Remembering Gary FazzinoThe death of longtime Palo Alto leader Gary Fazzino leaves a hole in the fabric of the Palo Alto community, the high-tech world and the region.
Community mourns the loss of one of its most respected, passionate and longest-engaged civic leaders
Fazzino succumbed last week to multiple myeloma, a blood-plasma cancer initially diagnosed in early 2010.
Hundreds of elected officials, community and business leaders, family and friends came together yesterday at a memorial service to celebrate his life and achievements and to share memories of a man devoted to his family and community and the people that make it so special.
More than anything, the tributes and stories reflect Fazzino's love of working with people to accomplish good, his sense of fairness, and a warmth and humor that were more obvious in his private than public life.
With 18 years of service on the City Council and active community service for more than 40 years — since his days at Palo Alto High School in the late '60s — Fazzino created a legacy matched by few, if any, individuals over the century-plus since Palo Alto's founding in 1894.
His love and knowledge of local history were widely recognized, matched only by his commitment to good government. Even those who disagreed with his political views and council decisions felt he had listened to them and felt mutual respect.
Although the consummate "insider" in Palo Alto politics, he was also a strong believer in the importance of average citizens' initiatives in addressing problems or issues, and in recognizing that Palo Alto's strength comes from its diversity of ideas and backgrounds. He loved finding, encouraging and recognizing the unsung heroes doing good work in the community.
When state Sen. Joe Simitian met Fazzino at Paly in 1967, their shared interest in politics and public service created a bond that made them best friends ever since, in spite of Fazzino being a Republican and Simitian a Democrat. (Fazzino quietly switched his registration to Democrat more than a decade ago as the Republican party moved increasingly to the right.)
Simitian described Fazzino as a "wonderfully complicated guy, with wide-ranging interests, from his religious studies at Stanford to his deep interest in public policy-making and politics. He had a wonderful mix of old-school values and 21st-century aspirations. He spent his career in the tech world, dealing with business around the world, but Palo Alto was his home, first and last."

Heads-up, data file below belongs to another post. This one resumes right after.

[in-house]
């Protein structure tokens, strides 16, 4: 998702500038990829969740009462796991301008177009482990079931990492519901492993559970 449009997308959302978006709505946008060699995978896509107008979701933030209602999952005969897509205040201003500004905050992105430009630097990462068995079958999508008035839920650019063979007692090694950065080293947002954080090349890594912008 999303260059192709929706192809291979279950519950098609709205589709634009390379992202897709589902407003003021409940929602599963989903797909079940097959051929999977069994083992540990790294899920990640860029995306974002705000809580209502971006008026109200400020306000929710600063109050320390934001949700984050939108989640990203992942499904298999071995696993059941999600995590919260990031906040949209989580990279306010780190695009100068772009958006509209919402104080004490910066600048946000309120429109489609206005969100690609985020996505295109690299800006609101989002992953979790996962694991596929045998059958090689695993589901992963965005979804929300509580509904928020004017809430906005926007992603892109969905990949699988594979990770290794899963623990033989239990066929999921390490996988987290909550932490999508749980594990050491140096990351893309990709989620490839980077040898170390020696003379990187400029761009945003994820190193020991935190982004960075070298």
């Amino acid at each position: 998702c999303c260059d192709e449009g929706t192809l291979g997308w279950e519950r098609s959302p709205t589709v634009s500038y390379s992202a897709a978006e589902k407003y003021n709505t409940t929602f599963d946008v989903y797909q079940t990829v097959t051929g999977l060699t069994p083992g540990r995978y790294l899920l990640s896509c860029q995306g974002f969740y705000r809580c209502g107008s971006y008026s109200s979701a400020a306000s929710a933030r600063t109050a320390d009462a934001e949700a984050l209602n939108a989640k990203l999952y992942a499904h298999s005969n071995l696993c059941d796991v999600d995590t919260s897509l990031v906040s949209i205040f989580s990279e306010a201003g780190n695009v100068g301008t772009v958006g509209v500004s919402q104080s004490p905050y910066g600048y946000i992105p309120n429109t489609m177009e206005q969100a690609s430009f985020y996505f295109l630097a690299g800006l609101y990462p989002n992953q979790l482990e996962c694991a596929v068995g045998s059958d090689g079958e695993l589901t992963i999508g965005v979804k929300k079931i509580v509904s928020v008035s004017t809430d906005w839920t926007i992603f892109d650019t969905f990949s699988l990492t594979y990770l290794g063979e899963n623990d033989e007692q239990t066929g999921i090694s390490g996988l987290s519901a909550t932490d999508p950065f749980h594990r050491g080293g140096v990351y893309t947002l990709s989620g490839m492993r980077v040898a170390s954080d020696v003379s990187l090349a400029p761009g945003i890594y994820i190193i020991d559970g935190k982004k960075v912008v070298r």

Fazzino became a fixture in local politics while a student at Stanford when he took on the job of hosting the live coverage of City Council meetings for the student radio station, KZSU. He became more knowledgeable on city issues than some council members.
After a struggle with indecision, Fazzino ran for and was elected to the City Council in 1977, at age 24 — tying an earlier councilman as the youngest member. He served until an out-of-town job transfer to Seattle forced him to resign in 1983.
Six years later, back in Palo Alto, he was elected to a second council stint in 1989, which lasted until he was termed out in 2001 — also an extremely busy time in his government-affairs career at Hewlett Packard.
As a council member and more recently, Fazzino advocated shifting the council to a directly elected "strong mayor" system because of Palo Alto's complexity — it never caught on.
Over the years, his interest in Palo Alto history deepened, and he became known as Palo Alto's "unofficial historian," complementing official historian Steve Staiger of the Palo Alto Library. He was especially proud of this recognition.
He collaborated with former Weekly editor Jay Thorwaldson on the political history chapter included in Ward Winslow's Palo Alto Centennial Book, published in 1994 by the Palo Alto Historical Association.
Recently he had been working with Thorwaldson on a new history of City Council elections dating back to 1894. Work is continuing on the lengthy, detailed project, to be published in Fazzino's memory. Despite his public visibility, Fazzino had a private side that he guarded carefully, one where he kept his inner humor and a sensitivity to his public image. He was deeply offended in early 2010 when a local newspaper incorrectly reported on its front page that he was "near death" following his multiple myeloma diagnosis.
Surgery for a painful back condition, possibly cancer-related, and other cancer treatment helped him enter an extended period of relative good health until late summer.
As the many comments posted on Palo Alto Online show, Fazzino had an astounding range of relationships and involvements. It was through that web of relationships that he made such an impact on Palo Alto and the region.
He was one of those rare individuals who could operate in both his public and high-tech-professional roles and also be a trusted friend to scores of persons. He was deeper and more thoughtful about life than many realized. Most of all he had a great love for his community, his family and, good, well-meaning government.
Thank you Gary, for the many gifts you have given to our community.